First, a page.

If you happen to work on a system that scales to the size of an IT landscape, your worst bet is to let it evolve by circumstances. You want to have a plan and act upon that plan. The base for your plan could be a landscape map, which we talked about in the first part of this series. Upon drawing the map, you want to interpret it in order to find the strong points and weak spots. We’ve talked about assessing the map in the second part of this series.
In this blog article, we look at ways to improve our IT landscape towards the goal of overall stability.
Our mission statement
If we want to improve things, we need to know in what aspect the improvement should occur. At the scale of an IT landscape, overall stability is a commonly desired trait. This doesn’t mean rigidity, where you cannot change a thing in the landscape lest the whole thing breaks. It also doesn’t mean that ever part of our landscape needs to be stable itself. Overall stability means that even with the inevitable outage or replacement of a part, the whole system still works. The system is resilient to change and failure, at least resilient enough for the organization working with the system.
If our mission is to improve towards overall stability, we need to work on the relationships between our services (or assets, as we called them earlier, because “service” is a greatly overloaded term) more than we need to work on the service itself.
This doesn’t mean that individual stability of an asset isn’t important. It certainly is, but more often than not, you cannot improve this single value that much. What you can iterate on with recognizable effect is limiting the consequences of lacking individual stability.
The fundamental rule that brings overall stability is the “dependency rule” of the clean architecture that is meant for internal software application architecture. But if we see our IT landscape as one big application (software or not might make less of a difference than thought), we can apply the rule without modification:
All dependencies point towards the center (inside) and never in the opposite direction (outside).
That’s it. You define a center of your map and have all dependencies point towards it. This results in a structure of “rings” around the center that denote different levels of stability. The dependency rule can be rewritten as such:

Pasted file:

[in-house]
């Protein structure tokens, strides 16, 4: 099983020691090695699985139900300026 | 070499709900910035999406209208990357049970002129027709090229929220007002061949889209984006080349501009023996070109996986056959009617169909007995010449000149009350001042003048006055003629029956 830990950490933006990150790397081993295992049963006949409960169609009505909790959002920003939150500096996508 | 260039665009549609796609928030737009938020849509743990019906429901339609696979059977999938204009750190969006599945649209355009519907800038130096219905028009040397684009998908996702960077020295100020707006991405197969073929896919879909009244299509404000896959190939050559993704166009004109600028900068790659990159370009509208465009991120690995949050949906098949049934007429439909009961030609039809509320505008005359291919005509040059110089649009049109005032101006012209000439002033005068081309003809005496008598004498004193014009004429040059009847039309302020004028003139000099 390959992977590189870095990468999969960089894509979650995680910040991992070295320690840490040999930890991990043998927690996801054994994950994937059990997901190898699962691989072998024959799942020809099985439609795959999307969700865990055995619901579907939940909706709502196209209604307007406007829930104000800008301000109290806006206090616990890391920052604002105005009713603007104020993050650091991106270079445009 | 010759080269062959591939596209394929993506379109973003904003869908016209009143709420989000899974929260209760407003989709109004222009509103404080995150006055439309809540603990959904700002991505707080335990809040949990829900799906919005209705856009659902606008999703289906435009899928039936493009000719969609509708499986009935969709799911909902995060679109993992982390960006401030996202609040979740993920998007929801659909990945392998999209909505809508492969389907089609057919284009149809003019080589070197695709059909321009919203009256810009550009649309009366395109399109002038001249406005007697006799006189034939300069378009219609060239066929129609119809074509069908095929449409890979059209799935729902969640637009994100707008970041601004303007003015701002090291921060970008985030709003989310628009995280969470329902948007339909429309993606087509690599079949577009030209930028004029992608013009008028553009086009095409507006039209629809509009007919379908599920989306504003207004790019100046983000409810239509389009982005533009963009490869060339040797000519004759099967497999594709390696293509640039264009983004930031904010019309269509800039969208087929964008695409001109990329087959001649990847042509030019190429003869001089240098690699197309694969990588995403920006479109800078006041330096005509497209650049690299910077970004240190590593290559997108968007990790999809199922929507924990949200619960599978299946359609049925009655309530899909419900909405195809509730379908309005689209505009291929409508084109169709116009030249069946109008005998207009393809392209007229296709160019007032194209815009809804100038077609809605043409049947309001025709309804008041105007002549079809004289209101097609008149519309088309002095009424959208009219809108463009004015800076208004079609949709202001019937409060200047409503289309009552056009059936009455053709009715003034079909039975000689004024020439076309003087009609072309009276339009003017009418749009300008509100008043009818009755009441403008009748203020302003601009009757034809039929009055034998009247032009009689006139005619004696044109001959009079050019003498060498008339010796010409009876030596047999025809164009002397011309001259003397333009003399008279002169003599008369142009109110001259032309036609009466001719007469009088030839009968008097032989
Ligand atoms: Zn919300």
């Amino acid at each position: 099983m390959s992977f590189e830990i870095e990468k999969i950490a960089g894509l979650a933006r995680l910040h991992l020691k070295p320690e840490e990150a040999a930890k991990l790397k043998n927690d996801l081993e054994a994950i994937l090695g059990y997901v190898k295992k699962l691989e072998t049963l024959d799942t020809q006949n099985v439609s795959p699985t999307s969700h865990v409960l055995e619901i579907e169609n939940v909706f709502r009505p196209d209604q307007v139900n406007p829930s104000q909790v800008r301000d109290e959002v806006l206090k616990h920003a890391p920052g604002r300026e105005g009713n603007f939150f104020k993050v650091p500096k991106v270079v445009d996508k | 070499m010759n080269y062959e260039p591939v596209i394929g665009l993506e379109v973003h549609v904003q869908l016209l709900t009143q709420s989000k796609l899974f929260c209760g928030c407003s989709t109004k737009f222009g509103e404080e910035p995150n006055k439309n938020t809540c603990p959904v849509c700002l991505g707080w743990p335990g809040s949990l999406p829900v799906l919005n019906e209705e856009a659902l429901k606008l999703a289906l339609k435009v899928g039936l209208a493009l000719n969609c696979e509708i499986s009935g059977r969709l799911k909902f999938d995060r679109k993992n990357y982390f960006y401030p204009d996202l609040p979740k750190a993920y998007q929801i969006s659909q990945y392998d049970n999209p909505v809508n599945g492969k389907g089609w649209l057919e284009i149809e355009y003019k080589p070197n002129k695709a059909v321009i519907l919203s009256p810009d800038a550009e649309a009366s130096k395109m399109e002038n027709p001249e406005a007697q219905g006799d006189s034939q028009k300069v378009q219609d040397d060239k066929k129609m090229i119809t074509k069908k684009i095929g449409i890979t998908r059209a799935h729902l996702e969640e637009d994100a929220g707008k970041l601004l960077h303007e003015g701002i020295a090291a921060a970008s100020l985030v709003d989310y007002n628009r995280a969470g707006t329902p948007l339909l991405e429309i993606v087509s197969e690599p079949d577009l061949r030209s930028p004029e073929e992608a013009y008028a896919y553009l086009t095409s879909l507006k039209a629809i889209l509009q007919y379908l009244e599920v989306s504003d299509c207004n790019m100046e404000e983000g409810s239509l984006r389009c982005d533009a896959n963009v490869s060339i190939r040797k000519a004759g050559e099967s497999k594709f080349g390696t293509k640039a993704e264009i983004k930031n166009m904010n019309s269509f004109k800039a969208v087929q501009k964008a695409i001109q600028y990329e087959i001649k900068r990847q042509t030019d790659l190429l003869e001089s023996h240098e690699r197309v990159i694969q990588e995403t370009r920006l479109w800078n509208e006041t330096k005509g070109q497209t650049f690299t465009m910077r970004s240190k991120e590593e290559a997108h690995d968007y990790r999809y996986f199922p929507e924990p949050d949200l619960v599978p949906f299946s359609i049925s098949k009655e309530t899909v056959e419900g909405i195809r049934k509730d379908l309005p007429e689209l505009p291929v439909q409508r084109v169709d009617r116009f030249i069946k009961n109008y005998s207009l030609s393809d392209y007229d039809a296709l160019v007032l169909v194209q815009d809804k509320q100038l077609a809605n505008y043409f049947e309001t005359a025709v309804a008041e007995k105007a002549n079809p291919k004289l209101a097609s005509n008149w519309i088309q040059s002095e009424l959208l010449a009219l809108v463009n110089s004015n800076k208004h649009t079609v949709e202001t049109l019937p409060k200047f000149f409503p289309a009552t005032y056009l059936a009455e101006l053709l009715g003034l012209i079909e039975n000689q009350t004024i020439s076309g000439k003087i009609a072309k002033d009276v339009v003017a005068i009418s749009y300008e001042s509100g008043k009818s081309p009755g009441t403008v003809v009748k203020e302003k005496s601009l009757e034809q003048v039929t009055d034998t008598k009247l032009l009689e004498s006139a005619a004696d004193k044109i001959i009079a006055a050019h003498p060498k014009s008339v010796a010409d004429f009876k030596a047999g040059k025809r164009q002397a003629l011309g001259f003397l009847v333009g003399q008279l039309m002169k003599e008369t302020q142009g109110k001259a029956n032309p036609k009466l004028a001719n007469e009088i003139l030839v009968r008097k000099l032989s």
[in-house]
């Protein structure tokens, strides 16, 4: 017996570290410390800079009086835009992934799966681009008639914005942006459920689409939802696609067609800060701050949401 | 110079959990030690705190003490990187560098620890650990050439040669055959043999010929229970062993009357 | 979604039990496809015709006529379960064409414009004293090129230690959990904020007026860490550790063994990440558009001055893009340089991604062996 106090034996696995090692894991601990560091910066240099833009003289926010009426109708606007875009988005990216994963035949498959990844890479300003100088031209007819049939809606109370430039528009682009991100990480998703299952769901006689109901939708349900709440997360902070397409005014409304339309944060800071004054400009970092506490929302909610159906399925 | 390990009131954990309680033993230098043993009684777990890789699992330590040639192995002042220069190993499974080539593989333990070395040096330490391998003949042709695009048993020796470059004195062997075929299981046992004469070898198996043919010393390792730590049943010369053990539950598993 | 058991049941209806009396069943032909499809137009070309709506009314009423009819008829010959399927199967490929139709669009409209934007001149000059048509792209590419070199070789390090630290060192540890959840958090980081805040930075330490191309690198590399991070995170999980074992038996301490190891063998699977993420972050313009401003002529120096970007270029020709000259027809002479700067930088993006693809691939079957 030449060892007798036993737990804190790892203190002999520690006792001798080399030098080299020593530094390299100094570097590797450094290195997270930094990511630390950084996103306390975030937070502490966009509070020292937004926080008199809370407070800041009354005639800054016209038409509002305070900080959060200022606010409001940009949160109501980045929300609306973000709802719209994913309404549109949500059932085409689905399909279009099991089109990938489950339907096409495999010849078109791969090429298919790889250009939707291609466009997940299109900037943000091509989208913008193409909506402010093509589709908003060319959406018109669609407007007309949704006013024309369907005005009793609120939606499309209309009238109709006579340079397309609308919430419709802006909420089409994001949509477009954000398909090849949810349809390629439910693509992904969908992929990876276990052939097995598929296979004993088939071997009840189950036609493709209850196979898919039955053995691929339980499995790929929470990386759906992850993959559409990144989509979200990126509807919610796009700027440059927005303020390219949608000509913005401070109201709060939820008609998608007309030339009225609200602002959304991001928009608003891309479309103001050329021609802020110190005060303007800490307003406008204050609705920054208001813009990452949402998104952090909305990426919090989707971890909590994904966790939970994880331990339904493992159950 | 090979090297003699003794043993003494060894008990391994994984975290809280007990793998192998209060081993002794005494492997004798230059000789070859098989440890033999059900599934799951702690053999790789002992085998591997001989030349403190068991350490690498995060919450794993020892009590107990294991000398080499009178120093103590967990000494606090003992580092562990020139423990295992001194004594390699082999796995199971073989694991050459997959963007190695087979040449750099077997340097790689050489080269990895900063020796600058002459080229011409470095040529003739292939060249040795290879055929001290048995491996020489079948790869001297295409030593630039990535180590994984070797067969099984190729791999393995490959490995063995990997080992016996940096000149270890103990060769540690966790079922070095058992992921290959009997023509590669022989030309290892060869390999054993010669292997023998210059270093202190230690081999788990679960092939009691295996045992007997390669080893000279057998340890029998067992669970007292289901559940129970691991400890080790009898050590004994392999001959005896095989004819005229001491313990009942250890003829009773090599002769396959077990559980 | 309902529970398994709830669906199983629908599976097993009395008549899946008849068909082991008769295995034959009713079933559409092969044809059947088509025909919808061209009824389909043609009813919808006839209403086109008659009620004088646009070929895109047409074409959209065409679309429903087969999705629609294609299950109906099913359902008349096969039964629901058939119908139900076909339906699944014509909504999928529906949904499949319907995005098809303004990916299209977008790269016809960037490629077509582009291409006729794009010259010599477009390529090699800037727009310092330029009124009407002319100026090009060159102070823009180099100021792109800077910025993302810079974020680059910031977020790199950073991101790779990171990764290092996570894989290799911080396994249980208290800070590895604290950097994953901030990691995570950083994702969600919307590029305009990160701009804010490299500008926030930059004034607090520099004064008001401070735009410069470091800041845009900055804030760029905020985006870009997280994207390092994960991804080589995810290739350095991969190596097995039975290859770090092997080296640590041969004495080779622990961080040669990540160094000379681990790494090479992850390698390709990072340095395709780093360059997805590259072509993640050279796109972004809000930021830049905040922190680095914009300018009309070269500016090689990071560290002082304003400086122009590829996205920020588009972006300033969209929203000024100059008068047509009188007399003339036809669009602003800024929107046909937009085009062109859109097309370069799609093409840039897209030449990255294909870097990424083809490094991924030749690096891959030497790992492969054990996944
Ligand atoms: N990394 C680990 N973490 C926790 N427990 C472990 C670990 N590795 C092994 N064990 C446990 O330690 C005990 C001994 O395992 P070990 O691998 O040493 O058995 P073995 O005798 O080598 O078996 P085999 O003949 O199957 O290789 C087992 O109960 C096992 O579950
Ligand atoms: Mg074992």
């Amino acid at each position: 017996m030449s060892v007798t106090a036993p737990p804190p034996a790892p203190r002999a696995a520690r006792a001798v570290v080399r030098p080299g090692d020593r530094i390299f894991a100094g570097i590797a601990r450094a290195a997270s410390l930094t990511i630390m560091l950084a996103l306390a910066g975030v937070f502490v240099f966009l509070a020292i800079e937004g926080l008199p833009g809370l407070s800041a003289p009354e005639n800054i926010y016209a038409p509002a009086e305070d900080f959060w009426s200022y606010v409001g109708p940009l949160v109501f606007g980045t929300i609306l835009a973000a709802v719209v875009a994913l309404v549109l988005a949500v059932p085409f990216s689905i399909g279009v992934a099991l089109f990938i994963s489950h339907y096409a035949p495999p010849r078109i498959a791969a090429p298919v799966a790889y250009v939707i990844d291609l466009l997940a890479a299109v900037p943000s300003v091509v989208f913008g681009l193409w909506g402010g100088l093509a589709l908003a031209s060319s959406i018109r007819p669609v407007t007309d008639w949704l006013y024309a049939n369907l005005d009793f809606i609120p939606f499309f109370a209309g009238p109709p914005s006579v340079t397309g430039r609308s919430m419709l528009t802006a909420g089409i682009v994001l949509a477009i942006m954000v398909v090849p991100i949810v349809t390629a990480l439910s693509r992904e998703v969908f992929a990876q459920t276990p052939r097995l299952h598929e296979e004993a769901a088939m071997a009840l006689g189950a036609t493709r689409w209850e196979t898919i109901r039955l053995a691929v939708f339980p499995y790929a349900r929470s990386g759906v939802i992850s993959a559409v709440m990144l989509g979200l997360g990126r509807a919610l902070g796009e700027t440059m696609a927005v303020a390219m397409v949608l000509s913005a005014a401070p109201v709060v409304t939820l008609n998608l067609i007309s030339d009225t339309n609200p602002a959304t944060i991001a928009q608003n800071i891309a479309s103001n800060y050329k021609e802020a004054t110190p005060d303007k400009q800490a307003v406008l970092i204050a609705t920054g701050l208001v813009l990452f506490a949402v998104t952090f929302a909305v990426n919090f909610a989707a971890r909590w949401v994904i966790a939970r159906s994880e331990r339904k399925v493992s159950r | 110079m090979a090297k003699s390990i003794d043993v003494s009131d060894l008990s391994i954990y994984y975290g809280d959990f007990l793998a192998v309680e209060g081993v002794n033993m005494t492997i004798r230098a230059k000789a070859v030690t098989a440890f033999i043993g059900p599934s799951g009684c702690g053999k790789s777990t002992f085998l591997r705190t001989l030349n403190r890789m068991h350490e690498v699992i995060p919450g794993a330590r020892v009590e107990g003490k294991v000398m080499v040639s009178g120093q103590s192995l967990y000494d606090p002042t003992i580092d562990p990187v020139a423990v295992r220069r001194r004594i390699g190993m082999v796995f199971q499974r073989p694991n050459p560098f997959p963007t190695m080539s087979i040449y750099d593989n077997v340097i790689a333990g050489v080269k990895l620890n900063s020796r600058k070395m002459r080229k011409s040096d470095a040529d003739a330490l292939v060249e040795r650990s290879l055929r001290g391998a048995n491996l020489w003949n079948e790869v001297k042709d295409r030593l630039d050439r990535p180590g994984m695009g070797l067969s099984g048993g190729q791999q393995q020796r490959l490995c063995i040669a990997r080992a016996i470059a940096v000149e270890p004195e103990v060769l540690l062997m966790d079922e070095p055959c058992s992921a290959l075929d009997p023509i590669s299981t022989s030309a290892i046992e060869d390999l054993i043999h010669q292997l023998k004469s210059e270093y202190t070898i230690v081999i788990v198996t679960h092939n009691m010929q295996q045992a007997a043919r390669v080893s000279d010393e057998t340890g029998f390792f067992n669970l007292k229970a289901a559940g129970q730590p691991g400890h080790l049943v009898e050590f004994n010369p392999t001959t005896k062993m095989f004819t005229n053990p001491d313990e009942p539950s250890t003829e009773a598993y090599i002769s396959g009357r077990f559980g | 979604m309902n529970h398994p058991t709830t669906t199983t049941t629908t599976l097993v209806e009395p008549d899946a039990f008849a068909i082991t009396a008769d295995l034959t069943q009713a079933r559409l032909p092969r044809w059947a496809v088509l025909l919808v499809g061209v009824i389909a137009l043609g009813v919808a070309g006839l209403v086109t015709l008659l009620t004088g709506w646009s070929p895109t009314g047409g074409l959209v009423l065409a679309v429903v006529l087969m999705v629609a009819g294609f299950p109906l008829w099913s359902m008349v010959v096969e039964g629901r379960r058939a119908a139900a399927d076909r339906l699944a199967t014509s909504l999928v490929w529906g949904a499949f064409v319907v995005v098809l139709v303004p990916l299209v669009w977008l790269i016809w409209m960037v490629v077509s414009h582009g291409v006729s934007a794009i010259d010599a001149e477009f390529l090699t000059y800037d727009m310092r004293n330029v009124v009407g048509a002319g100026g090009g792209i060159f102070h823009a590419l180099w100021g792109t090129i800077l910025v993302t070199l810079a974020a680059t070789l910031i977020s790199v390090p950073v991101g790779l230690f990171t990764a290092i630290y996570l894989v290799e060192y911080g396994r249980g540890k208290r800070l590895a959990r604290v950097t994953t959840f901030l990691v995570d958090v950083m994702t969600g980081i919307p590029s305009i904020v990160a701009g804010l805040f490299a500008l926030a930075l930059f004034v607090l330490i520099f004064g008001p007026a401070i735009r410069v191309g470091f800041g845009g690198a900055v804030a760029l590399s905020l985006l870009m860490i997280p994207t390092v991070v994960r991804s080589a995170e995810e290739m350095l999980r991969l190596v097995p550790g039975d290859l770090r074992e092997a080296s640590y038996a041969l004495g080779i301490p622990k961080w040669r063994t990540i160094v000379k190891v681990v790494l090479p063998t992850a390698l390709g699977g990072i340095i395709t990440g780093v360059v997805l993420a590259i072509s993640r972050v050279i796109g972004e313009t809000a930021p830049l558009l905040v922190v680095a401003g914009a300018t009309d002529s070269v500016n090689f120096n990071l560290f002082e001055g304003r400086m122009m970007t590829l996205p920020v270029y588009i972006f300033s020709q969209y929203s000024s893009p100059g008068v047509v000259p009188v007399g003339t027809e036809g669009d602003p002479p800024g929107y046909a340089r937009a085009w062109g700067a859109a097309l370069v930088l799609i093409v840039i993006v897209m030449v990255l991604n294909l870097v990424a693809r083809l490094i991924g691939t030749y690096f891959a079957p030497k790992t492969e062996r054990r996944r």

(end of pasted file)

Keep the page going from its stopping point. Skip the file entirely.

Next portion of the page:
All dependencies point from the less stable asset to the more stable asset and never in the opposite direction.
If you think of stability only in terms of “service availability” that tells you the percentage of time you can utilize the service without degradation, you’re thinking too short. Stability also means stable interface and stable implementation. You can have a really rock solid ISDN internet connection at the center of your IT landscape map, if your ISP discontinues the technology, the lack of implementation stability will force you to change the asset and hope that all dependent assets (basically your whole map) are not affected by the change.
Planning for obsolescence
Trying to bring the relationships between your assets in congruence with their significance for your IT landscape is the central work of an IT architect. The main question is always: What happens if this asset needs to be replaced?
In IT, there is no such thing as an “eternally working asset”. I’m not well-versed in more physical domains like mechanical engineering to say that this an univeral invariant, but in my field of speciality, everything changes eventually.
If you create an IT landscape where every asset can be replaced with manageable effort and predictable consequences, you’ve created an overall stable system. You can probably improve the availability of parts of it, but you won’t need to overhaul the whole thing over and over again. Your IT landscape is ready to grow, evolve and change, but it does so in a controlled manner and without compromising the mission.